When we first started letting the chickens out in the yard, it was sometimes kind of a headache getting them back into the coop. It’s not really a surprise that given the choice of the great outdoors or a confined run, they’re going to choose the great outdoors. Unfortunately, the great outdoors is also fairly fraught with peril, if you’re a chicken, so we like to get them back into a safe area once chicken recess is over. You can’t really explain to them the different things that would like to eat them if they don’t go inside. Well, you can try, but they don’t listen. It’s a little like having an argument on the internet, just that the other person isn’t fighting back by blaming everything on Obama. Maybe it’s more like arguing with a feathery wall. However one chooses to describe it, the end result is that nothing changes no matter how persuasive you are. I went through all this trouble of making them a nice coop, and this is how they thank me. I have had some successes in the past year with getting them back in with less effort, but lately we’re slipping back into the bad old days.
When they were young, it was very difficult to get them back into the coop. They could possibly run off in any direction if I approached, which always made me think they would run off in the opposite direction from whatever direction I needed to them go in. I began to approach them with my arms out wide, in the hopes that I would make myself appear larger. This is actually what you’re supposed to do if you’ve encountered a mountain lion, but I was putting a new spin on it. I could sort of direct them as a group this way, and at least get them in the general vicinity of the run. If I was lucky, I could get a few into the run, close the door, and then go after individuals. Have you ever chased a chicken? If you have, you know how stupid you feel doing it, and how hard it is to catch them. This is why in Rocky II, Burgess Meredith says of a chicken, “If you can catch this thing, you can catch greased lightning!” The easiest thing to do was corner them, then grab them and put them back. This is assuming they didn’t put up too much of a fight. I’ve had times where I held them close, only to get thrashed to bits when they made a break for it. My arms began to be monuments to the power of chicken claws. I needed a change.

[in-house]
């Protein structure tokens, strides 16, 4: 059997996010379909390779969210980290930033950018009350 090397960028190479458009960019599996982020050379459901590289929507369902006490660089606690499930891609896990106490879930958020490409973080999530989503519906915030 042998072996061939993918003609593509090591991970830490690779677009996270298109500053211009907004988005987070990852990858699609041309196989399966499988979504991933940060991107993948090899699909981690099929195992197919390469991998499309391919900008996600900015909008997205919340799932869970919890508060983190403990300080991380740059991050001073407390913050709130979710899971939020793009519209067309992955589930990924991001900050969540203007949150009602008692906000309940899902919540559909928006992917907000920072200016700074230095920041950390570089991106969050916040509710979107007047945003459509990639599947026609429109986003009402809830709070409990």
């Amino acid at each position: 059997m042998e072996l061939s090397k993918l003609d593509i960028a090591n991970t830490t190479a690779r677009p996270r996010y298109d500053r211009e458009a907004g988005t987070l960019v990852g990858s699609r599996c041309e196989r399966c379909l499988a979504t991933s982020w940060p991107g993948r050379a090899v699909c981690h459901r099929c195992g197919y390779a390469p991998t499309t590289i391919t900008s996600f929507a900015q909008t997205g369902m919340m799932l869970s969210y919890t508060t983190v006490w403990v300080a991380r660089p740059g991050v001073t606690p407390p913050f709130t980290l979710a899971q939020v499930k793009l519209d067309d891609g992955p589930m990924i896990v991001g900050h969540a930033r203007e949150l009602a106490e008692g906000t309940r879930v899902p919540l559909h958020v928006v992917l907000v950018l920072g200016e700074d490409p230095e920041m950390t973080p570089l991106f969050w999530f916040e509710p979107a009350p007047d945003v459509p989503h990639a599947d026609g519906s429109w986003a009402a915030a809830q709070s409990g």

The change came in the form of “The Chicken Stick,” which is the long wooden rod from our closet. We put in a whole new system for hanging stuff, so we didn’t need it, but it’s about 8 feet long and seemed useful to me. That was a good hunch. I took it outside, and used it to steer the chickens in many different directions without even having to get too close to them. I am the shepherd of the chickens and now I had the correct accessory. It also made me feel a little like a ninja or wizard. How could I lose? Well, when the neighbors saw me following around a bunch of chickens with a giant stick while talking to them. “The guy next door was totally watching you out there,” my wife told me one day, somewhat deflating my feelings of success. But I stuck with it. I could steer them between the open door and the stick, and funnel them all right into the run easily.
This was until I discovered mealworms. The mealworm revolutionized the chicken re-cooping process. Once they got a taste of these, if they so much as heard the bag crinkle in my pocket, they would stay so close to me I would trip over them. A few times they heard it right at the beginning of recess, and it killed the free ranging. They knew I had better stuff than what they’d find in the undergrowth, and it was less work. I stuck to bringing the bag out only when it was time to go back in, and then they’d run right into the coop without a fuss.
Until they started not to. Lately they have grown tired of this mealworm ruse, and they’ll follow me with the bag, but they won’t go in the run. When I do get them in there through some means, they fight over the worms, so those haven’t lost their charms. It seems to be me that’s lost charm. My guess is that everyone likes sticking it to The Man, and I am The Man in this scenario. They’ve apparently had it with me, and despite my gifts, they’re going to give me a hard time about everything. I don’t know how our relationship deteriorated to this point. Until we start counseling, I’ll have to use a combination of the Chicken Stick and treats until they find a way to rebel against that. It’s going to be a constant struggle, but I swear I will win out over these chickens.